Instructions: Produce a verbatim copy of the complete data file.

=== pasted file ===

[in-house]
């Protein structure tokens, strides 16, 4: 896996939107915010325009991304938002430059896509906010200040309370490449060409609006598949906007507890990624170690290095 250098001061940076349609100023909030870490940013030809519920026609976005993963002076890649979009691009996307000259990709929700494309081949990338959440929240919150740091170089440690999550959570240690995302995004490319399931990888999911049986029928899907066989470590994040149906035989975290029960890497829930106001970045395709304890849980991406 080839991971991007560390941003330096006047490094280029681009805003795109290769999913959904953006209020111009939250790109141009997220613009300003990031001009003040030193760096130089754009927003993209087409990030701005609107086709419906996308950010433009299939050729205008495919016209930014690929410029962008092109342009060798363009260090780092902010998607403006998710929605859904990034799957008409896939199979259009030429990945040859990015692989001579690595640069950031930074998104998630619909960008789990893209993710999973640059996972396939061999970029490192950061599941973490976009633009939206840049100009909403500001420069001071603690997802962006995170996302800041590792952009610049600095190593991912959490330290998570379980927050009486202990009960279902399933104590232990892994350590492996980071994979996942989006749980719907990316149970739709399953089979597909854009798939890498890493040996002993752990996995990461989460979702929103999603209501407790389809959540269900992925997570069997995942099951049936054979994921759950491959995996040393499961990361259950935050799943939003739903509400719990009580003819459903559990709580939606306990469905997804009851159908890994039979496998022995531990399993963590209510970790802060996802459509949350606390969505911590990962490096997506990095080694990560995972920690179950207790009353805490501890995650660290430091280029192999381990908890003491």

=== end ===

[in-house]
């Protein structure tokens, strides 16, 4: 896996939107915010325009991304938002430059896509906010200040309370490449060409609006598949906007507890990624170690290095 250098001061940076349609100023909030870490940013030809519920026609976005993963002076890649979009691009996307000259990709929700494309081949990338959440929240919150740091170089440690999550959570240690995302995004490319399931990888999911049986029928899907066989470590994040149906035989975290029960890497829930106001970045395709304890849980991406 080839991971991007560390941003330096006047490094280029681009805003795109290769999913959904953006209020111009939250790109141009997220613009300003990031001009003040030193760096130089754009927003993209087409990030701005609107086709419906996308950010433009299939050729205008495919016209930014690929410029962008092109342009060798363009260090780092902010998607403006998710929605859904990034799957008409896939199979259009030429990945040859990015692989001579690595640069950031930074998104998630619909960008789990893209993710999973640059996972396939061999970029490192950061599941973490976009633009939206840049100009909403500001420069001071603690997802962006995170996302800041590792952009610049600095190593991912959490330290998570379980927050009486202990009960279902399933104590232990892994350590492996980071994979996942989006749980719907990316149970739709399953089979597909854009798939890498890493040996002993752990996995990461989460979702929103999603209501407790389809959540269900992925997570069997995942099951049936054979994921759950491959995996040393499961990361259950935050799943939003739903509400719990009580003819459903559990709580939606306990469905997804009851159908890994039979496998022995531990399993963590209510970790802060996802459509949350606390969505911590990962490096997506990095080694990560995972920690179950207790009353805490501890995650660290430091280029192999381990908890003491």